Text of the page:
The Editor’s Private Corner. Sunday the First Day of the Week
Ellet J. Waggoner
The Present Truth : January 2, 1902
“Can you kindly inform me what Bible authority we have for calling Sunday the first day of the week?”
The terms of your question should be inverted; for it is not Sunday that is called the first day of the week, but the first day of the week that is called Sunday. The number was before the name. Then when the question is inverted, and it is asked what Bible authority we have for calling the first day of the week Sunday, the reply must be that we have none; for the names of all the days of the week are of heathen origin.
It must be known to every reader of the Bible that from the beginning the days of the week were known only by number, as first, second, third, etc. Only one was named, and that was the seventh. Its name was Sabbath, and of course it is so still. (See Genesis 1, 2, and Exodus 20.8-11.) Yet, in reality “Sabbath” is not the name, but only the description of the seventh day. The word “Sabbath” simply tells what the day is—a rest; for Sabbath is the Hebrew word for rest.
As might be expected, there is in the entire Bible no change in the titles of the days from those given in the beginning. They are always, with the exception of the seventh day as already noted, known only by number; and these titles they still retain. No matter what other names men may call them, no act of man can change what God has done. Whatever God has called a thing that is the name of it.
The question, then, which is really to be settled is this: “Have the days of the week come to us with the name designation that they had from the beginning, without change?” Or, “Are the days now known as the first and the seventh the same ones that God so designated at the creation?”
It is easy to show that the answer to these questions must be, “Yes”. God Himself keeps the record, and He can make no mistake. The deliverance of Israel from Egypt took place about twenty-five hundred years after the creation; and at that time God made it very plain which day was the seventh, so that there could not possibly be any mistake, even supposing that the people had previously lost the reckoning. For forty years God was their timekeeper, marking the seventh day each week by wonderful miracles. Of course when they knew the seventh day, there was no trouble about the others.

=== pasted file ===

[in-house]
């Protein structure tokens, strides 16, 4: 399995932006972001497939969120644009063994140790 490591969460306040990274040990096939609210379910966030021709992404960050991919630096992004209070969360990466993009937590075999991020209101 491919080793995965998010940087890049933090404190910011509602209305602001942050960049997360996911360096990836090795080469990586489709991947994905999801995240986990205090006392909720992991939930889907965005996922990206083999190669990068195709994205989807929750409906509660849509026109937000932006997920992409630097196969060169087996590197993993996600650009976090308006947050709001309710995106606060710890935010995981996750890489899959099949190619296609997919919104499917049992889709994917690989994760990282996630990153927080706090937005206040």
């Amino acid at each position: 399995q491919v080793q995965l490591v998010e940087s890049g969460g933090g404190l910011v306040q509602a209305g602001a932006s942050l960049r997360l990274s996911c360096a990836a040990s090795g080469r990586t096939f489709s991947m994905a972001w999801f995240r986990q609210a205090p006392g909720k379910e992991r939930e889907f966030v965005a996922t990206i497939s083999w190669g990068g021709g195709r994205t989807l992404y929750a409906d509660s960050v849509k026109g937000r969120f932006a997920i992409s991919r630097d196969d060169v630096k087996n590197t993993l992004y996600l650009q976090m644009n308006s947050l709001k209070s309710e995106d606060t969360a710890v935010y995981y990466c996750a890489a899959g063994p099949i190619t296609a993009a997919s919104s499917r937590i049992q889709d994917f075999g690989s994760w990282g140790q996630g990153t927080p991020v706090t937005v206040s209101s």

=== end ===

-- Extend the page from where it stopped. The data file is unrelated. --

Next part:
And God continued to be the timekeeper when the children of Israel came to Canaan. When they forgot Him, and began to break the Sabbath, becoming like the heathen, He reproved them again and again by His prophets; and at last they were carried into captivity, solely because they had not kept the Sabbath. See Jeremiah 17 and 2 Chronicles 36. From the time of the Babylonian captivity, the Jews never again went into idolatry, but, as far as outward acts were concerned, were most zealous worshipers of Jehovah, and very punctilious concerning the Sabbath.
Then Christ came, and testified both by word and deed that the day, which the Jews were keeping, was the true Sabbath of the Lord. Soon after His ascension, the Jews were scattered over all the earth, yet there has never arisen any doubt as to which day is the Sabbath. If a company of Jews from every nation were to meet in London, they would all be keeping the same day of the week—the seventh day.
Having the seventh day so firmly established, it is easy enough to determine all the other days in the week. One has only to be able to count seven, either forward or backwards. There are but seven days a week, and when the seventh is reached, the count begins with the first again, the next day. The day that follows immediately after the Bible Sabbath is the first day of the week (See Matthew 28.1) and is now known as Sunday.
Or, to state it another way; the resurrection of Jesus took place on the first of the week, “when the Sabbath was passed.” Mark 16.1, 2. The day was by the heathen dedicated to the sun, and was known among the Romans as dies solis, —day of the sun, or, the sun’s day, from which comes our word Sunday. So we see that there cannot possibly be any question that the day called Sunday is the first day of the week. This is established by indisputable Bible testimony, which at the same time shows that it is not, and cannot be, the Sabbath day.